To Die LaughingMature

Near Detroit, a monstrous serial killer has chosen his victims. Each have one thing in common: every target is being consumed by their own greed and immorality. A story of dehumanization in American culture (as well as other places) and the abandon of traditional values accompanying the wish to satisfy the longing that said depletion of identity causes.

The movie opens to a chillingly empty street in a suburb close to Detroit, where leafless trees hang down over the slightly frosted ground. The once-blue sky has been completely blocked out by gray clouds. Each house that lines the desolate street bears some resemblance to the one next to it; the whole street conveys a type of conformity, and safety in that conformity.

AUSTIN HENDERSON, a good-looking, well-built man around the age of 36, walks directly down the middle of the street with is hands deep in his pockets (a book is clenched in-between his side and his arm). His mouth forms intelligible words, curiosity-triggering words, as he travels. The suburbs pass quickly as he picks up pace, every once in a while checking his watch and observing his surroundings.

Though Austin is talking to himself, it is not in a childish nor repulsive manner; he does it in an innocent way, an almost endearing way. He seems almost incapable of speaking, though he wants to speak--the unspoken tragedy of the suburbs themselves.

Austin eventually reaches a small park and sits on a bench directly in front of the play equipment. The book he was carrying is immediately placed in his lap as he feigns reading, but really watches for passers-by.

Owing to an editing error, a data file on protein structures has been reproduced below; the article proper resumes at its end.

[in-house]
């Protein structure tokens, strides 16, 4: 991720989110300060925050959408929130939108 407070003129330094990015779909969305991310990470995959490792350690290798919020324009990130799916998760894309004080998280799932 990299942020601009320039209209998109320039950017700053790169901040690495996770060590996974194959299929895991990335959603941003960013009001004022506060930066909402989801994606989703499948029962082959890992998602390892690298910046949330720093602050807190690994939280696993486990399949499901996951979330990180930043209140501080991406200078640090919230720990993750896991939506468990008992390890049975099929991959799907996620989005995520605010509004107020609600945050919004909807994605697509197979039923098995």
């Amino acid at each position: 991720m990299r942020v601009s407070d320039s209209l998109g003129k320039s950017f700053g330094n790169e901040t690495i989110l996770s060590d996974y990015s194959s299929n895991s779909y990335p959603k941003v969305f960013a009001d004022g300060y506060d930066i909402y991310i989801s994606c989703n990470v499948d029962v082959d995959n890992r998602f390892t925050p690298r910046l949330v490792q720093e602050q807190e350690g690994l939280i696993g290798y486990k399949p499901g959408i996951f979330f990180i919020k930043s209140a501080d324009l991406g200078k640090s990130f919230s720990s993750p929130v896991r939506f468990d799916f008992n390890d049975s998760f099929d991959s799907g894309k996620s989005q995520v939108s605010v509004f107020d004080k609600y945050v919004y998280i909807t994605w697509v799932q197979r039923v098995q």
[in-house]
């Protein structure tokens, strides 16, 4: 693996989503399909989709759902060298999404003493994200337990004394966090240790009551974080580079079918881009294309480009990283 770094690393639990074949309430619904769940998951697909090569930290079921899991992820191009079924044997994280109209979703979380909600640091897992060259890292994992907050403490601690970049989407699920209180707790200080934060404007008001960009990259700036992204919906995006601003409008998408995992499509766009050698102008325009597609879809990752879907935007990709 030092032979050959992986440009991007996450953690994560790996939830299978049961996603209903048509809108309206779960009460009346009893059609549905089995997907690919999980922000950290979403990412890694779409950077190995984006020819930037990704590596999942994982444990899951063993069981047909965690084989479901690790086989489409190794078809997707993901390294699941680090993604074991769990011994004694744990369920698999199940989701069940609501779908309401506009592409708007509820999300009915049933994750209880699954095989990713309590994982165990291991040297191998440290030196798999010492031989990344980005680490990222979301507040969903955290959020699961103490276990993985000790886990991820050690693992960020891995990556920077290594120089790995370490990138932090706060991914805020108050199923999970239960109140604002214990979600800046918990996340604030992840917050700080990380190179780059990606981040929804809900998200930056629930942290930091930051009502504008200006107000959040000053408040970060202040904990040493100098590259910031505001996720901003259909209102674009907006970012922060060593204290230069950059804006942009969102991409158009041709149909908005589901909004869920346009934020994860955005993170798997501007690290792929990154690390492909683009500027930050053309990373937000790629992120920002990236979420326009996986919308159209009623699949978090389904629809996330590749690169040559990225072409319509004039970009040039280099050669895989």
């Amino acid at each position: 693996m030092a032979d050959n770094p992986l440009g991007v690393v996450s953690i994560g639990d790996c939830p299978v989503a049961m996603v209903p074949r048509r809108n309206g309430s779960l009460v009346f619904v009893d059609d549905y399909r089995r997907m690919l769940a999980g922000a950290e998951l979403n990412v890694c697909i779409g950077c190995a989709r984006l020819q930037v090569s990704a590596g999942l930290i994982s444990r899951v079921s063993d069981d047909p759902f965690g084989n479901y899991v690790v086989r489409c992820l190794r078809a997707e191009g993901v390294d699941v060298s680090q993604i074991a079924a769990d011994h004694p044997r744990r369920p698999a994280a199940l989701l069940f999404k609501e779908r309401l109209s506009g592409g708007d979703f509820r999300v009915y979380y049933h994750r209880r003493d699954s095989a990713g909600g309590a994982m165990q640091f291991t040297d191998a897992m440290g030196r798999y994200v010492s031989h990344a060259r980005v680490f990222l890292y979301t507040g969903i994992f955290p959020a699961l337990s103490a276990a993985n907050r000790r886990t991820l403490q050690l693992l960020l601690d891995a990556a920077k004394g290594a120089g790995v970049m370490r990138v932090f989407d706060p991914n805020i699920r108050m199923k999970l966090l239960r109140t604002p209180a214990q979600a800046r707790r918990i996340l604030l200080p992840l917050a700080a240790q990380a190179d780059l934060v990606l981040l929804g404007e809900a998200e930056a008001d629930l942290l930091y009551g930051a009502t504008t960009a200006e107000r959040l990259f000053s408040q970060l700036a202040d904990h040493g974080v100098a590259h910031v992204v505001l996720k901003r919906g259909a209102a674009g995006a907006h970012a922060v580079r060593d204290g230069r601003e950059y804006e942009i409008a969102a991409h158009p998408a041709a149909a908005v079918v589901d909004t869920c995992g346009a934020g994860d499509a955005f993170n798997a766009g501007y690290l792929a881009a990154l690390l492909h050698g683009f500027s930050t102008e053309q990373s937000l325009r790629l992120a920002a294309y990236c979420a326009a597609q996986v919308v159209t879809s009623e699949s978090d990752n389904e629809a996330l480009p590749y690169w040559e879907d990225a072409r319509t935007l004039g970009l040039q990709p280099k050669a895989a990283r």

After a few seconds of Austin's casually glancing around, HELEN THOMPSON, a grad student around the age of 23 (also good-looking, but so painfully average), walks by holding a few books from her classes. Austin eagerly raises his hand in a type of subtle wave after pretending to be distracted from his studies; Helen, as though used to it, raises back. She attempts to walk past, but Austin calls out to her:


Helen slows down, warily looking at him through the corner of her eye, then finally stops and turns.

Helen: Yes?

Austin stands, awkwardly and slowly; almost too awkward to watch. As he approaches the student, he holds up his book--The Man Who Mistook His Wife for a Hat (a popular book by Michael Nyman, describing the cases of his clients; a collection of neurological studies).

AUSTIN: I noticed--you're reading the same thing as I am.

Helen does a double take from his book to hers, then gives him a polite half-smile.

HELEN: Yes, it's for class.

AUSTIN, inching closer: What are you studying in this class?

HELEN: Psychology--well, neurology, really, but I hope to deal with emotional disorders rather than physical.

AUSTIN: You want to be a psychologist?

Helen simply half-shrugs.

AUSTIN, trying to carry on the conversation: And...where do you study this?

HELEN, avoiding the question: Just a nearby university.

AUSTIN, now very close to her, entering her personal space: Which university? You must know, many are--

HELEN, uncomfortably: You know, speaking of, I'd better get back to class. Professor is waiting.

AUSTIN: You--he stops himself as her eyelids flutter; she's trying to keep her eyes downcast as she avoids eye contact. Alright.

HELEN, under her breath as she walks: I suppose I'll see you tomorrow.

AUSTIN, staring longingly after her, drawing his word out: Yess.

The End

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